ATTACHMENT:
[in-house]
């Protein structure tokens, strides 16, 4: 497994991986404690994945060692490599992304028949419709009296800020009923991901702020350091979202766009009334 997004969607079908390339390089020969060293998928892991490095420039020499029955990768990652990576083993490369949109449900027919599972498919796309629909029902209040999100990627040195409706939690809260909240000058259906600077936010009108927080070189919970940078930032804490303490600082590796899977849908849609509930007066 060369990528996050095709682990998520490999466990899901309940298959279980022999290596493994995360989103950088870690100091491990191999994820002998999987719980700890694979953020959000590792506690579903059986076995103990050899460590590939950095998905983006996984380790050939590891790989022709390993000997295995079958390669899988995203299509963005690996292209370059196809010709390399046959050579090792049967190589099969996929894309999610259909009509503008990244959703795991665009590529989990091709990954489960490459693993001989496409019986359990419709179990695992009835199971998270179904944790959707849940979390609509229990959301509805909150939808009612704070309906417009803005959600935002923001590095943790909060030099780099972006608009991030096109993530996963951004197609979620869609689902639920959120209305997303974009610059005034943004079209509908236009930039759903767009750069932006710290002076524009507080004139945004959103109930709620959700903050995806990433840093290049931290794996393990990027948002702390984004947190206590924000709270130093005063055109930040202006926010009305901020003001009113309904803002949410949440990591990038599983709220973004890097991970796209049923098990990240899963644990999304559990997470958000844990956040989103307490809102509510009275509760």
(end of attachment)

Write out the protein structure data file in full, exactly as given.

[in-house]
């Protein structure tokens, strides 16, 4: 497994991986404690994945060692490599992304028949419709009296800020009923991901702020350091979202766009009334 997004969607079908390339390089020969060293998928892991490095420039020499029955990768990652990576083993490369949109449900027919599972498919796309629909029902209040999100990627040195409706939690809260909240000058259906600077936010009108927080070189919970940078930032804490303490600082590796899977849908849609509930007066 060369990528996050095709682990998520490999466990899901309940298959279980022999290596493994995360989103950088870690100091491990191999994820002998999987719980700890694979953020959000590792506690579903059986076995103990050899460590590939950095998905983006996984380790050939590891790989022709390993000997295995079958390669899988995203299509963005690996292209370059196809010709390399046959050579090792049967190589099969996929894309999610259909009509503008990244959703795991665009590529989990091709990954489960490459693993001989496409019986359990419709179990695992009835199971998270179904944790959707849940979390609509229990959301509805909150939808009612704070309906417009803005959600935002923001590095943790909060030099780099972006608009991030096109993530996963951004197609979620869609689902639920959120209305997303974009610059005034943004079209509908236009930039759903767009750069932006710290002076524009507080004139945004959103109930709620959700903050995806990433840093290049931290794996393990990027948002702390984004947190206590924000709270130093005063055109930040202006926010009305901020003001009113309904803002949410949440990591990038599983709220973004890097991970796209049923098990990240899963644990999304559990997470958000844990956040989103307490809102509510009275509760």